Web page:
Category Archives: Primary Education

Evolving approaches to STEM pedagogies in Australian Primary Schools: A review of current research

Post by Dr Maree Skillen

It has been identified that Australia needs a STEM capable workforce for the future, and that “the foundations of STEM competence are laid in early childhood” (Caplan, Baxendale & Le Feuvre, 2016, p.11). These same authors highlight the importance and need for “high quality primary school science and mathematics education” (2016, p.7), and a need to expand the skill-base of students to embrace technology and engineering. To support STEM in Australian schools, the Government has committed to improving the skills of young Australians to ensure they can live and work in a globalised world. Innovative programs have been funded with a focus on early learning and school STEM initiatives (Australian Government Department of Education, 2019). These initiatives have been extended to include support for a range of education projects to improve STEM outcomes for school-aged students. Teachers are embracing initiatives to partner with STEM professionals and for now the results indicate teachers are focused on enhancing their teaching practices to deliver engaging STEM education experiences in Australian schools.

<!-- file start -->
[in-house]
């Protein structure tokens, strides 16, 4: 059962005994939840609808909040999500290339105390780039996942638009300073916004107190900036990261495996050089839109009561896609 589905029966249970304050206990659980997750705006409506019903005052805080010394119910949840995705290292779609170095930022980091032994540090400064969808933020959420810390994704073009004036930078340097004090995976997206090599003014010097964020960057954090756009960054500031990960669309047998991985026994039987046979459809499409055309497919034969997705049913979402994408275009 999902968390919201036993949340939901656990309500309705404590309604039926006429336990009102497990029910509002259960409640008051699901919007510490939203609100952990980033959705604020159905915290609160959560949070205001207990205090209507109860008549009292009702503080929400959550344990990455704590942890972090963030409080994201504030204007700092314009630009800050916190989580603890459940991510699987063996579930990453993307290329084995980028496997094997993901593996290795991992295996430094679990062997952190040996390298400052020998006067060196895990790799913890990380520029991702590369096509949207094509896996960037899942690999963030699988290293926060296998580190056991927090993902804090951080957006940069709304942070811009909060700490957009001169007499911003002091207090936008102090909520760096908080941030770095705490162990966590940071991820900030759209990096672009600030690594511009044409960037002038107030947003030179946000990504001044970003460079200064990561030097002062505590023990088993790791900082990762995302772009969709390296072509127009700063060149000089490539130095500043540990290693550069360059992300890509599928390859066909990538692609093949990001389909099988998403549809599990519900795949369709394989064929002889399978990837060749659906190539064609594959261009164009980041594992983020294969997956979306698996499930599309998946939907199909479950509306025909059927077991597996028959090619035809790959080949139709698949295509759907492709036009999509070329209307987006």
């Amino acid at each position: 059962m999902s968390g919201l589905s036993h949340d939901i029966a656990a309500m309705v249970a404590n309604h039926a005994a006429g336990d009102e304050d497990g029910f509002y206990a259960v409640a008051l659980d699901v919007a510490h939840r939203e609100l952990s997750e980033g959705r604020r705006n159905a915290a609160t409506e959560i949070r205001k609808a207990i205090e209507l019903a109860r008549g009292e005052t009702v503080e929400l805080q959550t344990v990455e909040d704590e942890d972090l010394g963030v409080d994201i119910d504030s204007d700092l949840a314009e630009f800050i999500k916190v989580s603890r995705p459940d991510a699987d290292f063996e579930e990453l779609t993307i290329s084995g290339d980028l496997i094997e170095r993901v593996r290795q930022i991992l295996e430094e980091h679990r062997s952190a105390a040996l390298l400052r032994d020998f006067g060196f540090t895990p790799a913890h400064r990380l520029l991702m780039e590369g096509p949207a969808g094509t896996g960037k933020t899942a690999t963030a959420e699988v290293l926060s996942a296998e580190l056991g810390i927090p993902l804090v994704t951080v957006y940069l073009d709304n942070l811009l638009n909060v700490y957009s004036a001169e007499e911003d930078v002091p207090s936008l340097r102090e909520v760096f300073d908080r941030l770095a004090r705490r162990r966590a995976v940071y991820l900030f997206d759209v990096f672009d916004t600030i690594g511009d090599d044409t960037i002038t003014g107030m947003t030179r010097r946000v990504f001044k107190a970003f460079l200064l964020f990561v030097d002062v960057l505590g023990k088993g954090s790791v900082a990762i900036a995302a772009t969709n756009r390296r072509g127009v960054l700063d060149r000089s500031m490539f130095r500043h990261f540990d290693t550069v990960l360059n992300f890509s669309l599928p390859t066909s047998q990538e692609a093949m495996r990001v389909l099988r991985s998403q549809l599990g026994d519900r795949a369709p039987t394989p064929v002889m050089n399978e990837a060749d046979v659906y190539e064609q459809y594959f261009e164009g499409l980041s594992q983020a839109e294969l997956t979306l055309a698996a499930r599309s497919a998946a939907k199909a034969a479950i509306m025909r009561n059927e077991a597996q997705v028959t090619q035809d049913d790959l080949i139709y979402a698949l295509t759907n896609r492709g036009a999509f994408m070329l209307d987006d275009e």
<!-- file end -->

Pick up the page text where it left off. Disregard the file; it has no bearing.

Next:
Why the continued focus on STEM?

Declining enrolments across STEM subjects has attracted much attention within Australia in recent times. Wood (2017) confers with this decline by referring to the National Scientific Statement which found participation in Science, Technology, Engineering and Mathematics (STEM) subjects in Australian schools appear to be at the lowest level in 20-years. It is widely recognised that students’ early interest in science begins at primary school; and, the teaching of related subjects at this level is important for fostering skills and interest within students, ensuring they continue to engage with STEM subjects during their transition to senior secondary and tertiary education.

Despite the critical importance of early STEM instruction, findings from Australian research indicate that it has not previously been a strong focus in primary schools; even though the foundation of building STEM competence has been recognised as being best placed in early childhood situations (Caplan, Baxendale & Le Feuvre, 2016; Fitzgerald, Dawson & Hackling, 2013). Reasons for this include a lack of indicative curriculum time allocated to deliver subjects in Australian schools. Prinsley and Johnston (2015, p.7) identify that “Education authorities, industry, universities and others are developing their own approaches and resources for STEM education, in a vast array of disconnected, duplicating and competing programmes”. If managed strategically, STEM can be incorporated more deliberately into existing curriculum and timetabled to provide enriched learning opportunities for all Australian primary school students.